The act of betrayal by a member of the twelve disciples is not found in the earliest Christian writings. Judas is first placed into the Christian story by the Gospel of Mark, who wrote in the early years of the eighth decade of the Common Era."Most scholars reject these arguments for non-historicity, noting that there is nothing in the gospels to associate Judas with Judeans except his name, an common one for Jewish men during the first century, that numerous other figures named "Judas" are mentioned throughout the New Testament, none of whom are portrayed negatively. Positive figures named Judas mentioned in the New Testament include the prophet Judas Barsabbas, Jesus's brother Jude, the apostle Judas the son of James. B. J. Oropeza argues that Christians should not repeat the historic tragedy of associating Judas Iscariot with the Judeans but regard him instead as an emergent Christian apostate, hence, one of their own, his betrayal over a sum of money warns auditors against the vice of greed.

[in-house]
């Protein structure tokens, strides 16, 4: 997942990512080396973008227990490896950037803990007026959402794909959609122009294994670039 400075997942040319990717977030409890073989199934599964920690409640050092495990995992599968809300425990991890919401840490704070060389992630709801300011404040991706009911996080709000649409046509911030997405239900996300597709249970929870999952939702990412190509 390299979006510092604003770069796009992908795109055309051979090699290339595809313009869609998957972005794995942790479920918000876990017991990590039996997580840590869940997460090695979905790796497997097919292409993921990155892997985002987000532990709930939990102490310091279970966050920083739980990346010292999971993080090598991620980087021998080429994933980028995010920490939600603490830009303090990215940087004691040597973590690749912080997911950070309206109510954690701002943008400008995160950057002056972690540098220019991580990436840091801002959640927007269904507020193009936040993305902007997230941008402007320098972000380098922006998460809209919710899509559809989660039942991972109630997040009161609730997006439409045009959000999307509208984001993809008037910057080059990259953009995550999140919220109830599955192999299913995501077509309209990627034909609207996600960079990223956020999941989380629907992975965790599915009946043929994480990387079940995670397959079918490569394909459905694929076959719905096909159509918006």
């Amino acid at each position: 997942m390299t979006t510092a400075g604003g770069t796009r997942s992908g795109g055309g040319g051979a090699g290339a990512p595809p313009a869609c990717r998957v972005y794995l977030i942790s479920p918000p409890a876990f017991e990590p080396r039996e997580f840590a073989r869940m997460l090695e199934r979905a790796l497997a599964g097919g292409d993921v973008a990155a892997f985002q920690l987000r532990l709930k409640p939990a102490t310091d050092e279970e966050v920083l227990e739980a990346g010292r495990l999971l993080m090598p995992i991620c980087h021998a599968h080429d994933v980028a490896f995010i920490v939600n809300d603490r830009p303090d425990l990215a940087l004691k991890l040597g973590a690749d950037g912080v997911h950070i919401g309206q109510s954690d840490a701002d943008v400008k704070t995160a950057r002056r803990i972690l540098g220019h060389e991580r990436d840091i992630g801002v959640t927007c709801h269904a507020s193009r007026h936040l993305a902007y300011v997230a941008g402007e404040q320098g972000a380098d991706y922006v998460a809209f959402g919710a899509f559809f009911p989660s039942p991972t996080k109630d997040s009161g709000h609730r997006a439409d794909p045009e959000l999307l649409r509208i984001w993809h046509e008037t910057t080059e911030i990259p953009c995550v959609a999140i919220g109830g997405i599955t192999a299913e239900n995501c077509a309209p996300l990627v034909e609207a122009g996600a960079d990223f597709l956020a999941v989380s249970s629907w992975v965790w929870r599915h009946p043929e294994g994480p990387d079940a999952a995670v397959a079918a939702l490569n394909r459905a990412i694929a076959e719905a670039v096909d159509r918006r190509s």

The name Judas is a Greek rendering of the Hebrew name Judah, an common name for Jewish men during the first century AD, due to the renowned hero Judas Maccabeus. Numerous other figures with this name are mentioned throughout the New Testament. In the Gospel of Mark 3:13-19, the earliest of all the gospels, written in the mid 60s or early 70s AD, Judas Iscariot is the only apostle named Judas. Matthew 10:2-4 follows this portrayal; the Gospel of Luke 6:12-19, replaces the apostle whom Mark and Matthew call "Thaddeus" with "Judas son of James". Peter Stanford suggests that this renaming may represent an effort by the author of the Gospel of Luke to create a "good Judas" in contrast to the betrayer Judas Iscariot. Judas's epithet Iscariot, which distinguishes him from the other people named Judas in the gospels, is thought to be a Greek rendering of the Hebrew phrase איש־קריות, meaning "the man from Kerioth"; this interpretation is supported by the statement in the Gospel of John 6:71 that Judas was "the son of Simon Iscariot".